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Ballot-Stuffers Caught on Camera Have Upended a Race for Mayor


Residents of Bridgeport, Conn., are preparing to cast their ballots in what may be the most confusing election in the country.

A judge this week tossed out the results of the Democratic mayoral primary, citing surveillance video that appears to show significant voting irregularities. He ordered election officials to hold a new primary but had no authority to postpone the general election in the meantime. And so, on Tuesday, the general election will go on as planned.

What happens after that is uncertain.

“Obviously, we’re in very uncharted legal waters here,” said State Rep. Steven Stafstrom, a Democrat from Bridgeport and a co-chair of the legislature’s judiciary committee.

The city finds itself in this mess after videos surfaced that showed suspicious activity at absentee ballot drop boxes. In clip after clip, two women are seen stuffing wads of paper into the boxes.

The current legal fight started after the September primary in which Mr. Ganim beat his opponent, John Gomes, by 251 votes. Mr. Gomes challenged the outcome in court, citing the video clips, which were taken from municipal surveillance cameras stationed near the city’s four absentee ballot drop boxes. A clip appeared on social media days after the primary, leading Mr. Gomes’s lawyers to file a lawsuit to get all 2,100 hours of tape on the drop boxes.

Judge Clark ruled that just two women made or were directly involved in 15 incidents of drop boxes being stuffed with ballots. He wrote that the videos showed “credible evidence that the ballots were being ‘harvested’” — a process by which third-party individuals gather and submit completed absentee ballots in bulk, rather than individual voters submitting them for themselves, in violation of election laws.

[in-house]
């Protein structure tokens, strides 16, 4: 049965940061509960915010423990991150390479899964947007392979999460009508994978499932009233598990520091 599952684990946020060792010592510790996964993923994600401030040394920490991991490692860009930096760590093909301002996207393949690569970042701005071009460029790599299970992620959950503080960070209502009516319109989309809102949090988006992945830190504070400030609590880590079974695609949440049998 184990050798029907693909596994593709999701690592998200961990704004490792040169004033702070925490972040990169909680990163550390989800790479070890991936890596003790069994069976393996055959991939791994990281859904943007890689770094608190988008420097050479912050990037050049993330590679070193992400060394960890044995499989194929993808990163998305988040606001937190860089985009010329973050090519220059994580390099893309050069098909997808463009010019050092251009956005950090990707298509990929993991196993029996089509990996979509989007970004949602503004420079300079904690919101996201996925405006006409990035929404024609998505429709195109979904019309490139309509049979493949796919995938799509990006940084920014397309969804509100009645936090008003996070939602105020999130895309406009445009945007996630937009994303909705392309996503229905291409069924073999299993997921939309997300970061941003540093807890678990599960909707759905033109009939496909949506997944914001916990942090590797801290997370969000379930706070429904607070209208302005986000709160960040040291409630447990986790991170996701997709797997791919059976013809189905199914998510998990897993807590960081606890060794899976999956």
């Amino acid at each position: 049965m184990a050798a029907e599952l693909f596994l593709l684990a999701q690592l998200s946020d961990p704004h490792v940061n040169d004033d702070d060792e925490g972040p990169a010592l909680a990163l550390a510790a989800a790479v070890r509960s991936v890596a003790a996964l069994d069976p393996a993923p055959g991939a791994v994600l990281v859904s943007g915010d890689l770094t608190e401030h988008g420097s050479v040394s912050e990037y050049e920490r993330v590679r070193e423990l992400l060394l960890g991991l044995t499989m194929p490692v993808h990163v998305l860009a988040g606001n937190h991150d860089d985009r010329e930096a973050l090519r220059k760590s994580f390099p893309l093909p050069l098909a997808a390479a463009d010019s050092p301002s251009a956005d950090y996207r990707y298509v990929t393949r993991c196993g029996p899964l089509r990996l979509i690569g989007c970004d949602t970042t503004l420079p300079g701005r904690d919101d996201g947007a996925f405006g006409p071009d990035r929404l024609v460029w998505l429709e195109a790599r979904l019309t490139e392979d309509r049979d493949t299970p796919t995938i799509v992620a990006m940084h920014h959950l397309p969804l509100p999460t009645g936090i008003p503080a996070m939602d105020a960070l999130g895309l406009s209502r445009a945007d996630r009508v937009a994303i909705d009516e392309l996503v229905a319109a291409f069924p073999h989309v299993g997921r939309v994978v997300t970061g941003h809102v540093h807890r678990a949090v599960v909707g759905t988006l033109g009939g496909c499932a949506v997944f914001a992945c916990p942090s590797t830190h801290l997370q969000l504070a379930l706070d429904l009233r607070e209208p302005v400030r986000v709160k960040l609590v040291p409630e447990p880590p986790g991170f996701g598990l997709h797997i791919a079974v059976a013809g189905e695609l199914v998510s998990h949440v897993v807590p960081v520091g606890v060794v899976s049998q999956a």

Both women, the judge wrote, were “partisans” for Mr. Ganim.

Bill Bloss, Mr. Gomes’s lawyer, said his own review of the surveillance videos showed that no more than 420 people submitted ballots at Bridgeport drop boxes, but at least 1,253 ballots were submitted there.

Mr. Ganim denied any involvement. “I was as shocked as everyone when the video came out,” he said.

Both candidates said they were dismayed by the videos, and both men acknowledge that some of their supporters submitted multiple ballots.

“On both sides, there is video of the irregularities,” Mr. Ganim said. He added: “That’s not acceptable. We all want everyone’s vote to count. We all want fair elections.”

Mr. Gomes said his supporters had acted legally and had been submitting ballots for family members. The entire scandal is unfortunate, he said, adding, “Another black eye for Bridgeport.”

But the judge’s order focuses on Mr. Ganim’s supporters, some of whom appear to have submitted many ballots, many times.

“These instances do not appear to the court to be random,” Judge Clark wrote. “They appear to be conscious acts with partisan purpose.”

As a result of the primary confusion, choosing the city’s next mayor has become exceedingly complicated.

On Tuesday, the general election ballot will feature four candidates: Mr. Ganim; Mr. Gomes, now running as an Independent; David Herz, a Republican; and Lamond Daniels, an unaffiliated candidate.

If Mr. Gomes wins the general election, he intends to withdraw his complaint about the Democratic primary and, if necessary, formally ask the judge to cancel his order for a new vote. In that scenario, presumably, Mr. Gomes would just become mayor.

If Mr. Gomes does not win on Tuesday, but does win the second primary, he would advance to a second general election as the Democratic nominee. (Mr. Ganim would still be on the ballot, this time with the New Movement Party, according to Rowena White, his campaign spokeswoman.)

Alternatively, if Mr. Ganim wins the general election on Tuesday, and then wins the second primary, there would be no second general election, Mr. Bloss said. Mr. Ganim would be re-elected.

If one of the other two general election candidates wins on Tuesday, Bridgeport would hold a new Democratic primary and then a new general election.

Officials have yet to decide when a second primary would occur. Mr. Ganim or the city could still appeal the judge’s order calling for the new vote. And both campaigns would need time to get back into gear, even for a do-over vote.


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